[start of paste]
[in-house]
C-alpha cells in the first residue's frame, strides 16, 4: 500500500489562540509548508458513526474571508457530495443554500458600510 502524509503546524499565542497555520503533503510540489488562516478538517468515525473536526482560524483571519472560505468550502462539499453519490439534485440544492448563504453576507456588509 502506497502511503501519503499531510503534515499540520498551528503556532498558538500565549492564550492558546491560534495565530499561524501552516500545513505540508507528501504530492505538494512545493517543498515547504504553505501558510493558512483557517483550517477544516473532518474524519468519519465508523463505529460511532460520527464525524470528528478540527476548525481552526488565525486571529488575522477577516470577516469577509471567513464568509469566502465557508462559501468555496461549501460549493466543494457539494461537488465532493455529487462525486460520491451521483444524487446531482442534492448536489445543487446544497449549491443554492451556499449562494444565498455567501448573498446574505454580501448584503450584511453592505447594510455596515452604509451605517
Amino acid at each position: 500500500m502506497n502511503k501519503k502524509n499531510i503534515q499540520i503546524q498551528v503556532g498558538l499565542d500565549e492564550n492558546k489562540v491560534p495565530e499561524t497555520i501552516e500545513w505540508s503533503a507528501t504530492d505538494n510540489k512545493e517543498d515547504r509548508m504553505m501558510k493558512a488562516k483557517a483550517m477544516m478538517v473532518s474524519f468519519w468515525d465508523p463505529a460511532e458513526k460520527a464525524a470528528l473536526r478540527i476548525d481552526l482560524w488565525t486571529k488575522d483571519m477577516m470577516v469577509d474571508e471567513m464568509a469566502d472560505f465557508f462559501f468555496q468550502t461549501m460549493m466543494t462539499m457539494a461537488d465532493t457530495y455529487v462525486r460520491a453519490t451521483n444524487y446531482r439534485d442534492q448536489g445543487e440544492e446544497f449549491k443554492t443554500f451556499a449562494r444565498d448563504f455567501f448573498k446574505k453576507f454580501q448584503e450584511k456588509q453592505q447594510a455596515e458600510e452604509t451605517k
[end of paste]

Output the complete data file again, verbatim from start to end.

[in-house]
C-alpha cells in the first residue's frame, strides 16, 4: 500500500489562540509548508458513526474571508457530495443554500458600510 502524509503546524499565542497555520503533503510540489488562516478538517468515525473536526482560524483571519472560505468550502462539499453519490439534485440544492448563504453576507456588509 502506497502511503501519503499531510503534515499540520498551528503556532498558538500565549492564550492558546491560534495565530499561524501552516500545513505540508507528501504530492505538494512545493517543498515547504504553505501558510493558512483557517483550517477544516473532518474524519468519519465508523463505529460511532460520527464525524470528528478540527476548525481552526488565525486571529488575522477577516470577516469577509471567513464568509469566502465557508462559501468555496461549501460549493466543494457539494461537488465532493455529487462525486460520491451521483444524487446531482442534492448536489445543487446544497449549491443554492451556499449562494444565498455567501448573498446574505454580501448584503450584511453592505447594510455596515452604509451605517
Amino acid at each position: 500500500m502506497n502511503k501519503k502524509n499531510i503534515q499540520i503546524q498551528v503556532g498558538l499565542d500565549e492564550n492558546k489562540v491560534p495565530e499561524t497555520i501552516e500545513w505540508s503533503a507528501t504530492d505538494n510540489k512545493e517543498d515547504r509548508m504553505m501558510k493558512a488562516k483557517a483550517m477544516m478538517v473532518s474524519f468519519w468515525d465508523p463505529a460511532e458513526k460520527a464525524a470528528l473536526r478540527i476548525d481552526l482560524w488565525t486571529k488575522d483571519m477577516m470577516v469577509d474571508e471567513m464568509a469566502d472560505f465557508f462559501f468555496q468550502t461549501m460549493m466543494t462539499m457539494a461537488d465532493t457530495y455529487v462525486r460520491a453519490t451521483n444524487y446531482r439534485d442534492q448536489g445543487e440544492e446544497f449549491k443554492t443554500f451556499a449562494r444565498d448563504f455567501f448573498k446574505k453576507f454580501q448584503e450584511k456588509q453592505q447594510a455596515e458600510e452604509t451605517k